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Forex: Back with a Bullet in Post-GFC Markets

While the effects of the credit crisis were felt most immediately by mortgage and corporate borrowers, currency trading volume also shrank last year as a result of an overall liquidity shortfall. But currency volume is now on the move again, and it’s actually benefiting from some of the global mini-crises that have battered investors in other asset classes.

Recently released figures indicate substantial volume growth globally and in the the U.K., long to the world’s most robust FOREX markets. The Wall Street Journal reports that global volume is likely to hit $4 trillion in average daily trading this year as volatility from Euro and sovereign debt fears drives liquidity.

The Journal also cites data indicating that U.K. currency volume increased 15% in the months leading to April.

“If you have a big piece of news, such as the Greek debt crisis, there’s more incentive to change your position,” Barclays currency strategist Paul Robinson told Bloomberg Businessweek. “Global growth is continuing and global trade is picking up significantly, which is obviously good for foreign exchange.”

The Tokyo Foreign Exchange Market Committee also recently published dollar volume figures indicating an increase in Japanese venues including spot, swap, forward, and option markets.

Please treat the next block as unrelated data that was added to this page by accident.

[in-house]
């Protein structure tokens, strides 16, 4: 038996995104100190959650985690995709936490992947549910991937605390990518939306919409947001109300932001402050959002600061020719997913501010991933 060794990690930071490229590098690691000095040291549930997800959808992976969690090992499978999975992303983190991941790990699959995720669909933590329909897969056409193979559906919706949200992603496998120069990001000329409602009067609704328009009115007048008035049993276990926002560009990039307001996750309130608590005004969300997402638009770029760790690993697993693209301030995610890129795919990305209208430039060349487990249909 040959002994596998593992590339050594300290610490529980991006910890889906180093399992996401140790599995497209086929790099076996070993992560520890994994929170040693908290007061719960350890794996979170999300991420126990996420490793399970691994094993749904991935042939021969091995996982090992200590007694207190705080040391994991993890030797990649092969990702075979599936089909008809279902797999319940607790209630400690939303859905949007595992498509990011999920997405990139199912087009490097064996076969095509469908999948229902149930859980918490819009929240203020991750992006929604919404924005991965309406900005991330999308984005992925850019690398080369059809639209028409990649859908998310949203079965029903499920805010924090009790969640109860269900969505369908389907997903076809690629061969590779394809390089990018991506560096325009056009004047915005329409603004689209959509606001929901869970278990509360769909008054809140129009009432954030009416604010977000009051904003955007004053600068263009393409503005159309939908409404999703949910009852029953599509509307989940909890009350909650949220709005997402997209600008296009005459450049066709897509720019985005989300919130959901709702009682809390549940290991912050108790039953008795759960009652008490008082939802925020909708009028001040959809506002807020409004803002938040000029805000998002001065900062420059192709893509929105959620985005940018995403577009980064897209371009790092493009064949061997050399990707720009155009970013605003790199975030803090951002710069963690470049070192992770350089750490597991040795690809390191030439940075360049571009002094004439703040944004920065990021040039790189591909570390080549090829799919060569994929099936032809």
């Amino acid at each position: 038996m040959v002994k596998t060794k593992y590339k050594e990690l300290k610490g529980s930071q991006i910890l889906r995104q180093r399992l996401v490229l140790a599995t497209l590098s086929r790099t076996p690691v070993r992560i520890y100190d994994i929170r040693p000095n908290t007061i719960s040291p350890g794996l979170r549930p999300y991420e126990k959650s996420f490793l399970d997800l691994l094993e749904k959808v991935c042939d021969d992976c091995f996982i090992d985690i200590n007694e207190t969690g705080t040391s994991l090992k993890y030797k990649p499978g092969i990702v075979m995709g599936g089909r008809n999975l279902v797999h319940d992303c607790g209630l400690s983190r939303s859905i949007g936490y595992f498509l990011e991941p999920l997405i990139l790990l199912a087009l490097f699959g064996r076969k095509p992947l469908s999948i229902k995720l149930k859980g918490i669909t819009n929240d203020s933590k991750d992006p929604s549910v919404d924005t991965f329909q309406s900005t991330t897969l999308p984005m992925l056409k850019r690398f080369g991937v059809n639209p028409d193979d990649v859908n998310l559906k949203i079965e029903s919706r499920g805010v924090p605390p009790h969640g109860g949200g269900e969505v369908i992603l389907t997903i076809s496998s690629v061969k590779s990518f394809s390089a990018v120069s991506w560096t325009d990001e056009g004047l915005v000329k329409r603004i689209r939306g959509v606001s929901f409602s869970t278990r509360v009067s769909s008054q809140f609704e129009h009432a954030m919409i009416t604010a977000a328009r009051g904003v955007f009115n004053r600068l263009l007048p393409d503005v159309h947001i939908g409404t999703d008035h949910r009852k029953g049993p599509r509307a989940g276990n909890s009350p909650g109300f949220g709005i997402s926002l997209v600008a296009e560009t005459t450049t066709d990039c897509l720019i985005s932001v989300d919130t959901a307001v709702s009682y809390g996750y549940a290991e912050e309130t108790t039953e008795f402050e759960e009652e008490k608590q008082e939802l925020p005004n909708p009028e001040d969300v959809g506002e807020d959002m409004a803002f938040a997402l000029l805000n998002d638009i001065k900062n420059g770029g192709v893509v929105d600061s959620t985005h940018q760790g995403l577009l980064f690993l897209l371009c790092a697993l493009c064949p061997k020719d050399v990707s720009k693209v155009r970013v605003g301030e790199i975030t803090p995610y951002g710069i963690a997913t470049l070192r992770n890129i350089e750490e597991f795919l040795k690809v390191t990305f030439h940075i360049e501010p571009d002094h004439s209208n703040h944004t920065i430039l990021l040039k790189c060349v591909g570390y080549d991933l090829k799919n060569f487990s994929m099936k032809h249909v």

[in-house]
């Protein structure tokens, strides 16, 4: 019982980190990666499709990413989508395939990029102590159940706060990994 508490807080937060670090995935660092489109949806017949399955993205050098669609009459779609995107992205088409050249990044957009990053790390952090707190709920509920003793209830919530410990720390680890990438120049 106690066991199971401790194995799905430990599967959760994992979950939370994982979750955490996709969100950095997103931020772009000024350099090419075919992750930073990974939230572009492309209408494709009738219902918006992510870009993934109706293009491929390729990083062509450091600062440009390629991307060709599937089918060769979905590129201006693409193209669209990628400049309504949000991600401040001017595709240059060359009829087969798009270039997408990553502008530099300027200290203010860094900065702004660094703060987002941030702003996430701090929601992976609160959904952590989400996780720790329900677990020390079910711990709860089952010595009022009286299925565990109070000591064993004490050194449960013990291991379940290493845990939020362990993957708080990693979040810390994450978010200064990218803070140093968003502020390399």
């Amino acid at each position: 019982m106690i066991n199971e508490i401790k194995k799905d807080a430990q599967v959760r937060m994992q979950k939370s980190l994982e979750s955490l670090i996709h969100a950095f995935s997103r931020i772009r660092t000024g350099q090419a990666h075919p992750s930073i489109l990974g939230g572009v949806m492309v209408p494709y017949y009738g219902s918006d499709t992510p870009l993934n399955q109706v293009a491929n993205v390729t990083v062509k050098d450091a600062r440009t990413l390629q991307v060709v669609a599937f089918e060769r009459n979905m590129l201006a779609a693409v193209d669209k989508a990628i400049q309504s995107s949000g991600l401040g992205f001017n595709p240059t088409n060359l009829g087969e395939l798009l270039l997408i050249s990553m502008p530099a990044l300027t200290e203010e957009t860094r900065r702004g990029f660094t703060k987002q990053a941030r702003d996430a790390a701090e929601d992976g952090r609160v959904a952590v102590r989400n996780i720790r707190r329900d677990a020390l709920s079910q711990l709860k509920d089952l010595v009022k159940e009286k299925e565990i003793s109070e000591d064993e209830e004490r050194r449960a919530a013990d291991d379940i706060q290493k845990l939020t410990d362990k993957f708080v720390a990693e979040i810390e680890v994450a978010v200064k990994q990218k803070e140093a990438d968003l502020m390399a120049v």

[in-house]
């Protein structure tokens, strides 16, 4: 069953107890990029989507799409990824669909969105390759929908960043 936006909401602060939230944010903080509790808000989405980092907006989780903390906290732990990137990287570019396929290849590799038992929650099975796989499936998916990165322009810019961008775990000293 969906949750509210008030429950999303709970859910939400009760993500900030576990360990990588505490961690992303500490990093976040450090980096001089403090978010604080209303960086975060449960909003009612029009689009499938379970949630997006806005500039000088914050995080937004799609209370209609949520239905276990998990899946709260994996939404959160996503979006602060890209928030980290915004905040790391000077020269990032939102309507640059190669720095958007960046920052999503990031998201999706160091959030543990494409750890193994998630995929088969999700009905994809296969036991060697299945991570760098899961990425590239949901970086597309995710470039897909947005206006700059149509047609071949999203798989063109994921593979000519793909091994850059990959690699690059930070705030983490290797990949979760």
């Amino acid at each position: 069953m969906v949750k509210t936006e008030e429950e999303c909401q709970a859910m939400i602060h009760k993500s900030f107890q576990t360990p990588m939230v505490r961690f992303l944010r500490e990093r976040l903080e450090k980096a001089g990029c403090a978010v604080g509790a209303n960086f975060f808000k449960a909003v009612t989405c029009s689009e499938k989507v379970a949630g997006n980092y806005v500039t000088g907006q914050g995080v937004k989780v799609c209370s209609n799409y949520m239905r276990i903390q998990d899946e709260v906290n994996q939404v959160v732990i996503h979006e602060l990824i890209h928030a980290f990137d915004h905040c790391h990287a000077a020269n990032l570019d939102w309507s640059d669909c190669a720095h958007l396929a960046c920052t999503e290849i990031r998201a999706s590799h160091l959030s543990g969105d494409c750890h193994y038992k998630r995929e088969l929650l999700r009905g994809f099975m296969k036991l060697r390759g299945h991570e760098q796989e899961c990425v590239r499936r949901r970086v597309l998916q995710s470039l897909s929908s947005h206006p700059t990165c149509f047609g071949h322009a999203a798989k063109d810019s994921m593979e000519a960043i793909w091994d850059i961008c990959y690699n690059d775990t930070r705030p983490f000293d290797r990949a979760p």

Daily dollar volume figures averaged for annual periods ending in April showed a drop from $300 billion in 2008 to $254 billion last year. But the number for the period ending this April was $294 billion.

While the depegging of China’s Yuan left some market placers skeptical about how sincere China’s government is adopting a hands-off policy, Guangdong Development Bank Co. is moving bond and currency traders into new digs in Shanghai, according to Bloomberg.

Meanwhile, many currency trading platforms continue to entice individual investors with limited means. Such firms offer mini-margin accounts that allow trading with an initial minimum deposit as low as $250 and leverage of up to 1:500.

Currency trading markets are not made universally on a single exchange. Instead, small traders trust their trading company to provide fair markets with small spreads.

The value of such trust is uncertain in a market dominated by well-capitalized financial behemoths including financial institutions, government treasuries, and very wealthy individuals.



Disclosure: no positions